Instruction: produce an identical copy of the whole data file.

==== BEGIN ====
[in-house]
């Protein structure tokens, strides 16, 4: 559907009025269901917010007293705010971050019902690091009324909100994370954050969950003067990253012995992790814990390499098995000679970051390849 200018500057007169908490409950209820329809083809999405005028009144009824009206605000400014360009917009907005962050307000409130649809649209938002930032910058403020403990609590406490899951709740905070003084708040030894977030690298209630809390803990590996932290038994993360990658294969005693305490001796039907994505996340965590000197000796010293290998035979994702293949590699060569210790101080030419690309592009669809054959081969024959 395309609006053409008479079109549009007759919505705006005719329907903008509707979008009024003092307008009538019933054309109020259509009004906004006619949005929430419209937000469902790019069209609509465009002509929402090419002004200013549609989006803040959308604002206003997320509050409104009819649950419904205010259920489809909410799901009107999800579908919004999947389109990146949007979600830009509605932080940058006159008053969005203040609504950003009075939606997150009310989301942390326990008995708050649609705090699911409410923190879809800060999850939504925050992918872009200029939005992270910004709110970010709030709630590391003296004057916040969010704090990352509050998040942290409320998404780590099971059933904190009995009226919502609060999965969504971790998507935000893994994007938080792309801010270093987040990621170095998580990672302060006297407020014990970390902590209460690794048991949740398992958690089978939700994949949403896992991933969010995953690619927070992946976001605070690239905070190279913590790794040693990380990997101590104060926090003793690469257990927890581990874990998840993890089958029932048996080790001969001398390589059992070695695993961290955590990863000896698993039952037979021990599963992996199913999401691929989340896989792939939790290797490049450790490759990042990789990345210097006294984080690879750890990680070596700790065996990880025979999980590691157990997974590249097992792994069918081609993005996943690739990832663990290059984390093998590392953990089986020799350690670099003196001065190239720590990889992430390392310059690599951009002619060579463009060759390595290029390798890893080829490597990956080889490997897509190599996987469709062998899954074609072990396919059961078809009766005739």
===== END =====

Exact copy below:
[in-house]
């Protein structure tokens, strides 16, 4: 559907009025269901917010007293705010971050019902690091009324909100994370954050969950003067990253012995992790814990390499098995000679970051390849 200018500057007169908490409950209820329809083809999405005028009144009824009206605000400014360009917009907005962050307000409130649809649209938002930032910058403020403990609590406490899951709740905070003084708040030894977030690298209630809390803990590996932290038994993360990658294969005693305490001796039907994505996340965590000197000796010293290998035979994702293949590699060569210790101080030419690309592009669809054959081969024959 395309609006053409008479079109549009007759919505705006005719329907903008509707979008009024003092307008009538019933054309109020259509009004906004006619949005929430419209937000469902790019069209609509465009002509929402090419002004200013549609989006803040959308604002206003997320509050409104009819649950419904205010259920489809909410799901009107999800579908919004999947389109990146949007979600830009509605932080940058006159008053969005203040609504950003009075939606997150009310989301942390326990008995708050649609705090699911409410923190879809800060999850939504925050992918872009200029939005992270910004709110970010709030709630590391003296004057916040969010704090990352509050998040942290409320998404780590099971059933904190009995009226919502609060999965969504971790998507935000893994994007938080792309801010270093987040990621170095998580990672302060006297407020014990970390902590209460690794048991949740398992958690089978939700994949949403896992991933969010995953690619927070992946976001605070690239905070190279913590790794040693990380990997101590104060926090003793690469257990927890581990874990998840993890089958029932048996080790001969001398390589059992070695695993961290955590990863000896698993039952037979021990599963992996199913999401691929989340896989792939939790290797490049450790490759990042990789990345210097006294984080690879750890990680070596700790065996990880025979999980590691157990997974590249097992792994069918081609993005996943690739990832663990290059984390093998590392953990089986020799350690670099003196001065190239720590990889992430390392310059690599951009002619060579463009060759390595290029390798890893080829490597990956080889490997897509190599996987469709062998899954074609072990396919059961078809009766005739």